As well as geographical, cultural, and ethnic similarities, the Nordic countries share many sociopolitical values, which is partly what led to the formation of the Nordic Council. Nordic and Scandinavian design, therefore, are so similar that the terms are often used interchangeably. Which is fine—until you’re talking to someone from Finland, Iceland or one of the autonomous territories, in which case you’ll probably get an annoyed look! It’s a mistake easily made, though—with so many shared principles, no wonder people often get the design styles of these countries confused.

A Shared Love of Nature

All Nordic nations share a love of nature and the outdoors, which is reflected in their design. Apart from Danish mavericks such as Verner Panton and Arne Jacobsen, Nordic designers favor natural materials such as wood and leather. There are small, specific differences between nations—Swedes tend to prefer lighter woods than Danes, for example—but natural origins are a common thread.

 Interior of a Scandinavian style attic bedroom with beautiful sea and mountain view


Nordic countries were historically resource-poor, meaning that everything needed to be built to last and nothing could be wasted. International trade and the rise of service-based industries have long since ended these problems but the design ethos remains. Nordic products, therefore, tend to have a long life and not break or wear down easily. Vintage stores are filled with decades-old Nordic furniture that still looks new; new Nordic designs focus on recycled materials, such as plastic and reclaimed wood.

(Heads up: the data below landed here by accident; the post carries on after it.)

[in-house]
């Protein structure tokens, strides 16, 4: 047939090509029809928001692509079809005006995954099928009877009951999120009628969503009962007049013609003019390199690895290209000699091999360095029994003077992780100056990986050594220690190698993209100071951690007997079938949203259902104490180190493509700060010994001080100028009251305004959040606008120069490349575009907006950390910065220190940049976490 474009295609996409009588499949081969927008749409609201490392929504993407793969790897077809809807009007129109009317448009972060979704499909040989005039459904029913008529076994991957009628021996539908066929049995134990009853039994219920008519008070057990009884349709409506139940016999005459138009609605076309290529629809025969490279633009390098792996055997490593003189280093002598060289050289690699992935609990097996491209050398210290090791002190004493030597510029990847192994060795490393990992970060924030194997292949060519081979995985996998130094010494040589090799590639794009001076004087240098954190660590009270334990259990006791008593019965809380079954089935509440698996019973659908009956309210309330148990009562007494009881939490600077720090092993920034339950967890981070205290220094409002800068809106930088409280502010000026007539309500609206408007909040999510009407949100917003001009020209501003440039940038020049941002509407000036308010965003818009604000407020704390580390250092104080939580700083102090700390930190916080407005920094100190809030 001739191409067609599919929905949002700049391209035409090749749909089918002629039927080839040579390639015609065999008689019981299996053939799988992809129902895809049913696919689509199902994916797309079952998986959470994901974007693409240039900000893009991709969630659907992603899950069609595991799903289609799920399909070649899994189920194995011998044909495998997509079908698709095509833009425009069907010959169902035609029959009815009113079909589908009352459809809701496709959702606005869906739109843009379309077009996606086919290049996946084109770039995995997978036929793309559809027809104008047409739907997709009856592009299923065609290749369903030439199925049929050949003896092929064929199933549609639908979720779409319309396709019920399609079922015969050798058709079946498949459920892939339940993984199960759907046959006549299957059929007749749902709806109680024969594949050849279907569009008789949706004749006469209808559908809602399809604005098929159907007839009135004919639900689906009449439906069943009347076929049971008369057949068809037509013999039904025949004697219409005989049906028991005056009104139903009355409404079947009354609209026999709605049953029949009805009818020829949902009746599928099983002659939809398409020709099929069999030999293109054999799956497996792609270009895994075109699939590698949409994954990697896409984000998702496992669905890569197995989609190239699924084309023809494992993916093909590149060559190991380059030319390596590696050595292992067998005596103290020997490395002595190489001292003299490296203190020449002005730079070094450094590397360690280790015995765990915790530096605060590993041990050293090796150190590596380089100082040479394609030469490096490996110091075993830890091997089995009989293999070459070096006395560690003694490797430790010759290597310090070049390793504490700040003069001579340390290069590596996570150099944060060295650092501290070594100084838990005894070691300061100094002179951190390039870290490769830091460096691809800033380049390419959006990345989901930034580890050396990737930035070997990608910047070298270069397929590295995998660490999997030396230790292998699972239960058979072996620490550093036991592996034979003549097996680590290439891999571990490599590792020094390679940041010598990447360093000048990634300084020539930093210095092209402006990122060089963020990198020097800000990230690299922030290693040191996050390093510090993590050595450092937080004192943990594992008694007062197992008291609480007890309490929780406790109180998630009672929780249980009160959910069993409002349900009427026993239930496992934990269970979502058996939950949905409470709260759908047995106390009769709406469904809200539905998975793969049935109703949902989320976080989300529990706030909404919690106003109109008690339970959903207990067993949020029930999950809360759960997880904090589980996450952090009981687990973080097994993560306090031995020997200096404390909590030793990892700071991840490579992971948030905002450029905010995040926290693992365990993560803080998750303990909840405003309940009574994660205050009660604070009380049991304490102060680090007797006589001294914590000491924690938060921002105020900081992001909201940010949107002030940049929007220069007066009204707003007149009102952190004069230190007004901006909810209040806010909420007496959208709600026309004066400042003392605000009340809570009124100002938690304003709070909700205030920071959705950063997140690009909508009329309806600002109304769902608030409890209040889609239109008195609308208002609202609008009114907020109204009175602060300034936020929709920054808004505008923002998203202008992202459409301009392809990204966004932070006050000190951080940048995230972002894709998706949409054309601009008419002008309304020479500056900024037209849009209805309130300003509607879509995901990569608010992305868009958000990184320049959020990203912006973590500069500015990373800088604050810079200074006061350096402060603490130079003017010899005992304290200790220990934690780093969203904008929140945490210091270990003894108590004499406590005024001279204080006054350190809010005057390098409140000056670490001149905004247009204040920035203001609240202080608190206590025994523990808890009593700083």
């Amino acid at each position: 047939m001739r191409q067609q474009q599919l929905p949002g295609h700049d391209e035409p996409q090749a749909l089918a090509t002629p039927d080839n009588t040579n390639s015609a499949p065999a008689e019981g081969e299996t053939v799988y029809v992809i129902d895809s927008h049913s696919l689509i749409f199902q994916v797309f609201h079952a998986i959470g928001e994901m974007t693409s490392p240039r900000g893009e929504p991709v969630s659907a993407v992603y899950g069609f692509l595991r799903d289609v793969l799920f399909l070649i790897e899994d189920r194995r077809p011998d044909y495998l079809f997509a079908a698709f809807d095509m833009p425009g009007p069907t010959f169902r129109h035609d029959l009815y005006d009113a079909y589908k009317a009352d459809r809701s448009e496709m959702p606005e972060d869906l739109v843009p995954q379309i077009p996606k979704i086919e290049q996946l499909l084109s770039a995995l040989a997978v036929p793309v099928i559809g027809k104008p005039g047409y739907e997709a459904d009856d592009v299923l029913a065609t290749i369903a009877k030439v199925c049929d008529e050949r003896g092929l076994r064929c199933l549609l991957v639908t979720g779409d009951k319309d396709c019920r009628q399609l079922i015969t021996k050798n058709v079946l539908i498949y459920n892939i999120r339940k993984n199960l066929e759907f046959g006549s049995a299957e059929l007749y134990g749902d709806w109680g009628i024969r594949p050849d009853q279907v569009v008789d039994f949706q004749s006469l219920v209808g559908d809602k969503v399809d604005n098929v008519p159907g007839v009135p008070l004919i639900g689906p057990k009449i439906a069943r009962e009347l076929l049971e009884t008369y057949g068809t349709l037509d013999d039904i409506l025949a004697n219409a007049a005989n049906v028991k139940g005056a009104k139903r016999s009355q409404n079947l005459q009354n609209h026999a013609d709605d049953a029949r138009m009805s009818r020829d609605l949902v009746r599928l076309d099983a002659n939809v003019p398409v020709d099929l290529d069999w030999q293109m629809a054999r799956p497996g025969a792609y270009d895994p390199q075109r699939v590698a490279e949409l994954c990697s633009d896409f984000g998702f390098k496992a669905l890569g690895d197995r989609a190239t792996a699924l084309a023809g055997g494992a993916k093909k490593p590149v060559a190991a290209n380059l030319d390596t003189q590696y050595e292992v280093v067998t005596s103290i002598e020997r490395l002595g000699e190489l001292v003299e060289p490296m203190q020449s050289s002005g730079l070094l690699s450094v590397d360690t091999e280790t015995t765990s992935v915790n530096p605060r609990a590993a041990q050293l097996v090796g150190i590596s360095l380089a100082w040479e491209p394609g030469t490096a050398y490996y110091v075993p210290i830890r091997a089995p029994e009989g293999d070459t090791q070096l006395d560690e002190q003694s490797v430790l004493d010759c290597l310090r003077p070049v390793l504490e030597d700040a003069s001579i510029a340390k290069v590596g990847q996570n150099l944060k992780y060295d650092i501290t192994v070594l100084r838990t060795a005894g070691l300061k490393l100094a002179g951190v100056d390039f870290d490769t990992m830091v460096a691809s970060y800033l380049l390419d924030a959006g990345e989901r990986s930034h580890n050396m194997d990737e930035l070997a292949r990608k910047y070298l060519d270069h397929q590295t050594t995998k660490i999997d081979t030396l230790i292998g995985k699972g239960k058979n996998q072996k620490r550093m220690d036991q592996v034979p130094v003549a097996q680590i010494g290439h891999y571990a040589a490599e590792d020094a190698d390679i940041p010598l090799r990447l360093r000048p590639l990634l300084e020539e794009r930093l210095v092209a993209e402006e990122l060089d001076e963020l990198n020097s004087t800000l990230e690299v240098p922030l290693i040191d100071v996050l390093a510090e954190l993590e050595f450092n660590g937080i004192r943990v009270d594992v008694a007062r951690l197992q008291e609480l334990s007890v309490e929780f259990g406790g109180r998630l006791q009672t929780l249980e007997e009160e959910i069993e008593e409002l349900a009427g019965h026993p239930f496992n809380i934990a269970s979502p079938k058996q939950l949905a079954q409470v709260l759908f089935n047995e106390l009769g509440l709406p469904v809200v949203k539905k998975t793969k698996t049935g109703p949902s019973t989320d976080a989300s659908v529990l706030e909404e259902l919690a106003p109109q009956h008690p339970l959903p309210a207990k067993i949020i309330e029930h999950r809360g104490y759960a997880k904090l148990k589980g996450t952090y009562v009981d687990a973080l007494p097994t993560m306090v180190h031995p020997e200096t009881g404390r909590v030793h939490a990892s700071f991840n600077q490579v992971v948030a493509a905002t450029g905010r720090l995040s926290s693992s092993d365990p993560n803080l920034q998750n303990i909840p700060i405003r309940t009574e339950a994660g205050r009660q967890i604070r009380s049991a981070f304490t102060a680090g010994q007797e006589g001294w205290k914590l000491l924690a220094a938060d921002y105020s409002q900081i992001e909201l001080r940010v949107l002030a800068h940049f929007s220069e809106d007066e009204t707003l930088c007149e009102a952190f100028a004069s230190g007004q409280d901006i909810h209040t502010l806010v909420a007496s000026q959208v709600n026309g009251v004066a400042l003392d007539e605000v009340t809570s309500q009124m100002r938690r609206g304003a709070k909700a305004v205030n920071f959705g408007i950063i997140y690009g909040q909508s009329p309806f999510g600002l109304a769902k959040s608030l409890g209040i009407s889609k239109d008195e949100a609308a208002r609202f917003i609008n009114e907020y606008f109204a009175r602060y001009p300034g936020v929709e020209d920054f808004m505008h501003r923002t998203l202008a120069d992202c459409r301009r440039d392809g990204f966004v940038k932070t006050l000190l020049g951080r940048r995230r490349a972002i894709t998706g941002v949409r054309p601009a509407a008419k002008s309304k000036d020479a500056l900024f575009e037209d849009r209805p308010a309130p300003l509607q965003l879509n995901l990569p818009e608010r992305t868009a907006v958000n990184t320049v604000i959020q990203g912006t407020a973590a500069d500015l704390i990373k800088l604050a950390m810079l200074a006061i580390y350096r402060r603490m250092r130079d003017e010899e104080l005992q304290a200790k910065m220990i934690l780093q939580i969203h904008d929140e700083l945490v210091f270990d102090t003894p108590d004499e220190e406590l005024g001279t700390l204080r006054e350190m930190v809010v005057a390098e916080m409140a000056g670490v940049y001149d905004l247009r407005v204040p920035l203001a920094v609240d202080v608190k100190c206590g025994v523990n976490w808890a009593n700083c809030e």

Our Nordic-style bedding is made from 100% organic European linen—unlike resource-hungry materials such as cotton, linen requires only rainwater for irrigation. Every part of the plant is used to produce either linen or its byproducts, so there’s zero waste. What’s more, if you order from our shop, we’ll offset the carbon emissions from shipping at no extra cost to you.


Contrary to popular belief, Nordic design is not all about white and grey—many designers favor bright or even clashing colors in their work. What nearly all have in common, however, is simplicity of form. This relates, again, to the scarcity of natural resources across the Nordic nations. In hard times, design needs to be functional, not frivolous. This is why across the Nordic countries, you’ll find clean-lined forms, simple shapes, and minimal ornamentation.

Modern scandinavian living room design

Differences between Nordic and Scandinavian Design

Although the design styles of different Nordic nations have many similarities, they also have many differences shaped by their respective histories and cultural identities. For a deep dive on this topic, check out our post on the differences between Danish, Norwegian, Swedish, and Finnish design.

Ultimately, it’s more helpful to compare individual countries than try to distinguish between Nordic and Scandinavian design. There are as many differences between the design styles of the three Scandinavian nations as there are between, say, Swedish and Finnish design—although Sweden, Denmark, and Norway have Scandinavia in common, there’s no more similarity between their individual design styles than there is between the Nordic nations overall.

Did any of our facts about the Nordic countries surprise you? Which Nordic country’s design style do you prefer? Let us know on InstagramPinterestFacebook, or Twitter!